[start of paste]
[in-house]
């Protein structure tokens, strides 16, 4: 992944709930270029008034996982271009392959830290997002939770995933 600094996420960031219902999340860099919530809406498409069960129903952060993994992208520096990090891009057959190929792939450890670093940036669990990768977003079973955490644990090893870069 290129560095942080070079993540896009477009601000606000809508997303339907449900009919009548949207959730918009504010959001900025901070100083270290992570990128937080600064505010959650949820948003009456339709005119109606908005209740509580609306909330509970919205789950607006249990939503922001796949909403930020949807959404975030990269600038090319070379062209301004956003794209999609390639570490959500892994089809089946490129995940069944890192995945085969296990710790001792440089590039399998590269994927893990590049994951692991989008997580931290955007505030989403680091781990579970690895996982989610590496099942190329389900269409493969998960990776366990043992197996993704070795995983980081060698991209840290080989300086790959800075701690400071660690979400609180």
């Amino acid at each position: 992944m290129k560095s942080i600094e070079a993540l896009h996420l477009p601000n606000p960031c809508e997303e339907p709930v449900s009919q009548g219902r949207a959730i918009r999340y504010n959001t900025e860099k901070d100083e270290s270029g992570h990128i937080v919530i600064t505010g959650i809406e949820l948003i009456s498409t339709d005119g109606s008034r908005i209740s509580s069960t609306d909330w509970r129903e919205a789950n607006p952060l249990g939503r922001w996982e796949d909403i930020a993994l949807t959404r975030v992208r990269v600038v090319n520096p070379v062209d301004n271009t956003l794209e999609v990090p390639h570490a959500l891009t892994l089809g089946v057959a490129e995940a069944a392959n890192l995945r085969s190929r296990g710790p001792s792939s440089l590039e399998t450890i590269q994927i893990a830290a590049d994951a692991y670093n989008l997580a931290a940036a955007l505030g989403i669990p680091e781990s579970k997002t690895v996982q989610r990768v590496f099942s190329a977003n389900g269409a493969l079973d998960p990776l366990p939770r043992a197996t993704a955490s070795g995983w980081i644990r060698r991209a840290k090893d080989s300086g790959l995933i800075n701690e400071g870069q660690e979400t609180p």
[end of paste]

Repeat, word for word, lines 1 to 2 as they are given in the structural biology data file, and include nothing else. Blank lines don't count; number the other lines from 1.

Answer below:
[in-house]
């Protein structure tokens, strides 16, 4: 992944709930270029008034996982271009392959830290997002939770995933 600094996420960031219902999340860099919530809406498409069960129903952060993994992208520096990090891009057959190929792939450890670093940036669990990768977003079973955490644990090893870069 290129560095942080070079993540896009477009601000606000809508997303339907449900009919009548949207959730918009504010959001900025901070100083270290992570990128937080600064505010959650949820948003009456339709005119109606908005209740509580609306909330509970919205789950607006249990939503922001796949909403930020949807959404975030990269600038090319070379062209301004956003794209999609390639570490959500892994089809089946490129995940069944890192995945085969296990710790001792440089590039399998590269994927893990590049994951692991989008997580931290955007505030989403680091781990579970690895996982989610590496099942190329389900269409493969998960990776366990043992197996993704070795995983980081060698991209840290080989300086790959800075701690400071660690979400609180």